a) I am far too young to worry about this.
b) I have superannuation and I am pretty sure I’ll have enough when I retire.
c) I have made sure that I’ve got a plan and I know I’ll have enough when I retire.

Of course the answer is c) and we have the plan all laid out for you (the exact, same planning process that I followed) on … find it, read it, do it!

7    Would you be protected if your house burnt down?
a) I don’t know if I’m insured or not.
b) I am fully insured.
c) I have some insurance but I am not quite sure what is covered or the level of that cover.

Of course, your answer must be b), but, when you have enough money, why pay somebody else to carry the risk for you? So, while I was on my journey I carried a sh*t-load of insurance, including millions of dollars in life/trauma cover. Now, I carry a $20k deductible on my contents cover; full house/building insurance (a $1 mill. house fire would hurt at little); no personal life/trauma insurance – we do carry health insurance because with a young family we don’t know what will come up and it saves us carrying large chunks of cash … but, we could just as easily ‘self-insure’ this, too.

8    If you received a large bill for car repairs how would you pay for it?
a) Withdraw the money from my savings or take out a loan and work out the best way of paying it back.
b) With my credit card and pay it back sometime.
c) From a special account I keep for emergencies.

For me, the answer is always b) – plonk it on my credit card then pay the bill in full when it comes up … we always have enough cash on hand (not as an emergency fund) because it’s hard to be always fully-invested (in the current market, having cash on hand IS an investment!). My thinking for you, though, differs from the conventional answer that is bolded: I think the correct answer is a) and have already posted on this.

9    What would you do if you received a phone call offering you a chance to make big money with a new investment opportunity?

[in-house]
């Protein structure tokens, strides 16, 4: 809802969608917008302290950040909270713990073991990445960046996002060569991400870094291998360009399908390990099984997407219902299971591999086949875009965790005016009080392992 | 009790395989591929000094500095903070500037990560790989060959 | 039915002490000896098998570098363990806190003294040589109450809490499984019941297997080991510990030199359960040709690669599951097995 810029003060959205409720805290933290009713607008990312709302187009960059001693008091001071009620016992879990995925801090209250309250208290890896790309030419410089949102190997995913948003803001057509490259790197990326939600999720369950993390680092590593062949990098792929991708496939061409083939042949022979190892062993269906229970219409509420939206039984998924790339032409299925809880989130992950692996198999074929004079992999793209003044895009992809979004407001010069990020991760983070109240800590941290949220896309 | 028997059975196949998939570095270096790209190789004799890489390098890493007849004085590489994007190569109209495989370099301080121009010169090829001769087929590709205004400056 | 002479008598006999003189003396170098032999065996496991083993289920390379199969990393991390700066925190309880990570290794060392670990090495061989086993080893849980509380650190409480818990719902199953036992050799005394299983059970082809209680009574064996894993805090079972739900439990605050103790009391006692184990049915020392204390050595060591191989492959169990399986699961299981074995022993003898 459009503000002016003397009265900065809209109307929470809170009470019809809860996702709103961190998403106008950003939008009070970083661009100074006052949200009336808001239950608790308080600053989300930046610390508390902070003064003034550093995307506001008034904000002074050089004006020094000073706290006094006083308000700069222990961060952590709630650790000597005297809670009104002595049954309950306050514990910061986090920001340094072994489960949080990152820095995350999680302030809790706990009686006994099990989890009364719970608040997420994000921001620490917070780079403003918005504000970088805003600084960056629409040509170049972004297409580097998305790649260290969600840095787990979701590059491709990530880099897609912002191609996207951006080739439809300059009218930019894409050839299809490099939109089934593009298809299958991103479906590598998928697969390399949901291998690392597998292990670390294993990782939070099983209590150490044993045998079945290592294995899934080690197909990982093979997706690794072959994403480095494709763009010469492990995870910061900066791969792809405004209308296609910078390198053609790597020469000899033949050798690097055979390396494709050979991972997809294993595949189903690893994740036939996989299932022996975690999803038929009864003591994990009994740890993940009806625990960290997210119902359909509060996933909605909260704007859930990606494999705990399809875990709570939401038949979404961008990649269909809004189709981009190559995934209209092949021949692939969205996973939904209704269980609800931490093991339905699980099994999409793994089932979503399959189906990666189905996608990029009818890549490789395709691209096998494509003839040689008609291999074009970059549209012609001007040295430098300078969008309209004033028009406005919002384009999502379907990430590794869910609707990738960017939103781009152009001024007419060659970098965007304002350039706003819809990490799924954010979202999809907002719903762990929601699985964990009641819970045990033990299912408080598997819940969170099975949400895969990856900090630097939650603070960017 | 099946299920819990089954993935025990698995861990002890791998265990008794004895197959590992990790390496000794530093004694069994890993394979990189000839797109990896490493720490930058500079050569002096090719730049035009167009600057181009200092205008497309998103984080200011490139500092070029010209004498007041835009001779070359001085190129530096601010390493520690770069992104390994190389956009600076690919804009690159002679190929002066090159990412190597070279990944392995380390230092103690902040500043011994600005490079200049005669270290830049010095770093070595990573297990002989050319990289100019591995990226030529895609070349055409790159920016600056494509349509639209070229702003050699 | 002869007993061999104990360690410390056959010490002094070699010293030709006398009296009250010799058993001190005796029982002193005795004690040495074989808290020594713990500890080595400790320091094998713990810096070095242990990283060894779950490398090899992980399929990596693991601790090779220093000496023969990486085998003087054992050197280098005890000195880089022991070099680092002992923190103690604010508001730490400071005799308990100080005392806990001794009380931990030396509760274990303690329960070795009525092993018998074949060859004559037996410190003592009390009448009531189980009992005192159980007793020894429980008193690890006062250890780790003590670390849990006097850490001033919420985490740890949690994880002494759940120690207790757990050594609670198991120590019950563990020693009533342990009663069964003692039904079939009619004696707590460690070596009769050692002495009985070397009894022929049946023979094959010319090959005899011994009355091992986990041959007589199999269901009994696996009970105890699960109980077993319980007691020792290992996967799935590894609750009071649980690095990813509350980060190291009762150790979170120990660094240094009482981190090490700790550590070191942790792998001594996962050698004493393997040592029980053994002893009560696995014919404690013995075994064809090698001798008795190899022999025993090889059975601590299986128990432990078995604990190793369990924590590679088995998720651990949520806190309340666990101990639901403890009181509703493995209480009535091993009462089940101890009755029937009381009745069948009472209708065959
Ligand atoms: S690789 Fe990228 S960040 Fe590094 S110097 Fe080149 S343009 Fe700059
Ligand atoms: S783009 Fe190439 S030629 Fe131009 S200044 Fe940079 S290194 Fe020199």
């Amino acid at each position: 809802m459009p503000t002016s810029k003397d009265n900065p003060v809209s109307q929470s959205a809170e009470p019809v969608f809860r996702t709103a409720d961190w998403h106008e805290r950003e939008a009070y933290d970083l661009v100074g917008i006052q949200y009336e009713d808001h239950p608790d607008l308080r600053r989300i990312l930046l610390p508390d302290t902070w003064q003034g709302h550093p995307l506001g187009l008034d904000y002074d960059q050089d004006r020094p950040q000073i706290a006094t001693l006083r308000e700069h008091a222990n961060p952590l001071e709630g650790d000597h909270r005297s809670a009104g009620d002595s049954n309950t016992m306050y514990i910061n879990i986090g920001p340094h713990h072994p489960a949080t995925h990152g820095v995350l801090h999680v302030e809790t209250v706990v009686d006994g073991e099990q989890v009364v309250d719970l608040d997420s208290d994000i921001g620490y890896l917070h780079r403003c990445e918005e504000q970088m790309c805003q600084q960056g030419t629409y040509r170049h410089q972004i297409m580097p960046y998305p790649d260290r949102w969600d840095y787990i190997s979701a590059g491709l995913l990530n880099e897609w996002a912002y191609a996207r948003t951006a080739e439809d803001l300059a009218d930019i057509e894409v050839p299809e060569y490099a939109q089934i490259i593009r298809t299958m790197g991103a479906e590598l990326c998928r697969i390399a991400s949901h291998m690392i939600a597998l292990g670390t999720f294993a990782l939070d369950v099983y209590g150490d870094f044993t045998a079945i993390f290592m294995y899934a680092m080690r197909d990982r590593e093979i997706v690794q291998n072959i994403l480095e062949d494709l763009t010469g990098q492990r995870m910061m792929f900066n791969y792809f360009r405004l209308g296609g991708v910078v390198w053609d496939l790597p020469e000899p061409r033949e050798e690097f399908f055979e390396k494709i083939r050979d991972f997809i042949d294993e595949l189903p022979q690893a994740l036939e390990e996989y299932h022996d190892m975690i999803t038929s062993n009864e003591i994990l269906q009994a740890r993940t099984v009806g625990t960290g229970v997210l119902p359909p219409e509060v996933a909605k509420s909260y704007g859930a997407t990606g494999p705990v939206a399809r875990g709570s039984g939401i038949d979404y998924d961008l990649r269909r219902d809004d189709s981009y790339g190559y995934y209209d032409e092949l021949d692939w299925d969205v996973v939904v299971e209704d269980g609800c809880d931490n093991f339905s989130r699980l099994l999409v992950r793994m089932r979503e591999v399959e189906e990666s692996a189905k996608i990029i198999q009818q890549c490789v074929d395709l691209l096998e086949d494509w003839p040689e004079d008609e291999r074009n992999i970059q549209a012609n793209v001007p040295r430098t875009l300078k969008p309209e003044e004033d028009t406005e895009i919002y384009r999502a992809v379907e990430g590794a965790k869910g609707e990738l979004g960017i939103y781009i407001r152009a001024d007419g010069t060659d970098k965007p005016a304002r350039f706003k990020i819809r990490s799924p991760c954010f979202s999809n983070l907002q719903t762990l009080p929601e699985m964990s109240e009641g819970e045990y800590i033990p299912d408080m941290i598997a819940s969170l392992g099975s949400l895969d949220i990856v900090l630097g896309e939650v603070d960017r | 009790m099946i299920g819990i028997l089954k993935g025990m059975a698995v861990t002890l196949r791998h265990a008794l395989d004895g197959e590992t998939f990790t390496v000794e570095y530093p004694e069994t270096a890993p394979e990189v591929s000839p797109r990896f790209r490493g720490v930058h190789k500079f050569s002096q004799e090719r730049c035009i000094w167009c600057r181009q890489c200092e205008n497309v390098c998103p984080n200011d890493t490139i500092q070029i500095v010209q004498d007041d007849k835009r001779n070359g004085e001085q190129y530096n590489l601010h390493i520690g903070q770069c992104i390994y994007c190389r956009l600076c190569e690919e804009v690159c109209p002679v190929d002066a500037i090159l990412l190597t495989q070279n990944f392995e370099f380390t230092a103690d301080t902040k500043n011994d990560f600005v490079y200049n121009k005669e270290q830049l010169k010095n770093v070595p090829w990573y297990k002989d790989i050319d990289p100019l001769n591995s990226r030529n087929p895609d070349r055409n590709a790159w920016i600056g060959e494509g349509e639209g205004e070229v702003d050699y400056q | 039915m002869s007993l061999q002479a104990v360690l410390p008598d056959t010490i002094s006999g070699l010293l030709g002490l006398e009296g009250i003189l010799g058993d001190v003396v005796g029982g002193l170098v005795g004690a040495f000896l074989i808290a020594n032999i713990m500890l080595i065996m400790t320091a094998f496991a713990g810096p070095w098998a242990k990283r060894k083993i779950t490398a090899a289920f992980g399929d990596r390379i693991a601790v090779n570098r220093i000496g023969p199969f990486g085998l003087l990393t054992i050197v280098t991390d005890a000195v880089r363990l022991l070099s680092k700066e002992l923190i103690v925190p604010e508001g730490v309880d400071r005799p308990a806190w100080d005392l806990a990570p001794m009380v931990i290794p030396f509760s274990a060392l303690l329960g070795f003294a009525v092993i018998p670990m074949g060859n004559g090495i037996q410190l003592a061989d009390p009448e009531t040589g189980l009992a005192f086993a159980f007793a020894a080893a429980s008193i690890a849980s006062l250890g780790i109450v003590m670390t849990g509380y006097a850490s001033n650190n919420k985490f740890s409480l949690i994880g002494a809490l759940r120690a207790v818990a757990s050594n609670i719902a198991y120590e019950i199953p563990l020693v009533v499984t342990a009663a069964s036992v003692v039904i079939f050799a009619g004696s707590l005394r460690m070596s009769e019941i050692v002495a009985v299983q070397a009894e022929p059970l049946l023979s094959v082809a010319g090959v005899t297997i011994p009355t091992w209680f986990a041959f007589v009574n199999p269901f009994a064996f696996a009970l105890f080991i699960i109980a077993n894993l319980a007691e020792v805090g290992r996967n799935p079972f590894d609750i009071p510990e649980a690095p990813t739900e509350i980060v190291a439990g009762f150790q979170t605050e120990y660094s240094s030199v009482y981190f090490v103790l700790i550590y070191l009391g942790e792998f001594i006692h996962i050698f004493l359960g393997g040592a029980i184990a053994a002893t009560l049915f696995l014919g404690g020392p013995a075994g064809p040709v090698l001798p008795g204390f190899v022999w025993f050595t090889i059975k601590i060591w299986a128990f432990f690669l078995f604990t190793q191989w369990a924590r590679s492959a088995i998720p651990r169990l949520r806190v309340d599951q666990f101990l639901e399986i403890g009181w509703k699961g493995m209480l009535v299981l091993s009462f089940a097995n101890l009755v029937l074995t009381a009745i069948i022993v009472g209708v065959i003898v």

a) Take up the offer, no one becomes rich without taking risks.
b) Consider it carefully and seek qualified advice.
c) Ignore it. It is unlikely that anyone would make such a good offer unless there is a catch.

I think that most people would say b) but I think that the people who created this questionnaire agree with me that c) is the correct answer: by the time you see, read, hear, are told about, given a hot tip on, read in the tea-leaves, had a vision about ANY investment, it’s already too late for YOU to make money on it! Sorry, that’s just the way it works …

10    If you lost your partner are you sure your family would be OK financially?
a) My partner is too young for me to worry about this.
b) They will be OK as I have ensured that our finances are in order.

c) I am reasonably sure they will be OK as I have some insurance.

For most people the answer is a combination of b) and c) … from the way the question is written, b) is the ‘obvious’ answer, though. The only correct answer is b), though, as insurance becomes less and less important as you build up your own financial reserves … until you reach that point, insurance is really PART of making sure that your ‘finances are in order’ anyway.

Did you find it as interesting as I did that in many cases the ‘correct’ answer wasn’t even one of the options provided?

If you also noticed this – while you were doing the ‘test’ for yourself, and before I pointed it out – then you have a real chance to be an ‘unconventional financial success’, too 🙂

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0 thoughts on “According to this, I'm financially dead!

  1. Enjoyed this post, Adrian! With the mess my finances are in, I got a 76/100! Did you notice on the retirement question, there was no answer that said “I’m not young anymore, but I’m pretty sure that the retirement program AS IT STANDS is not going to work, so TODAY I am sure I am not going to have enough to retire on (unless I do something about that, which I am working on but have not succeeded at yet).

    I found it interesting that your order of spending for the windfall entailed enjoying some of it to start with (after setting aside the tax portion), then paying off bills. That reminds me of the snowball method of debt pay-off – to take that “high” from the windfall rather than simply reduce consumer debt, etc. (paying off prior needs or pleasures). Was that the point you were trying to make? That we need to enjoy little things while working for and toward the big things?


  2. @ Di – Yes, it’s too remind you why you’re working to build your finances … a little bit of spending IS required, when you have so much money 😉

  3. I scored 51/100 🙂 Would be better if there were more appropriate choices as you suggested.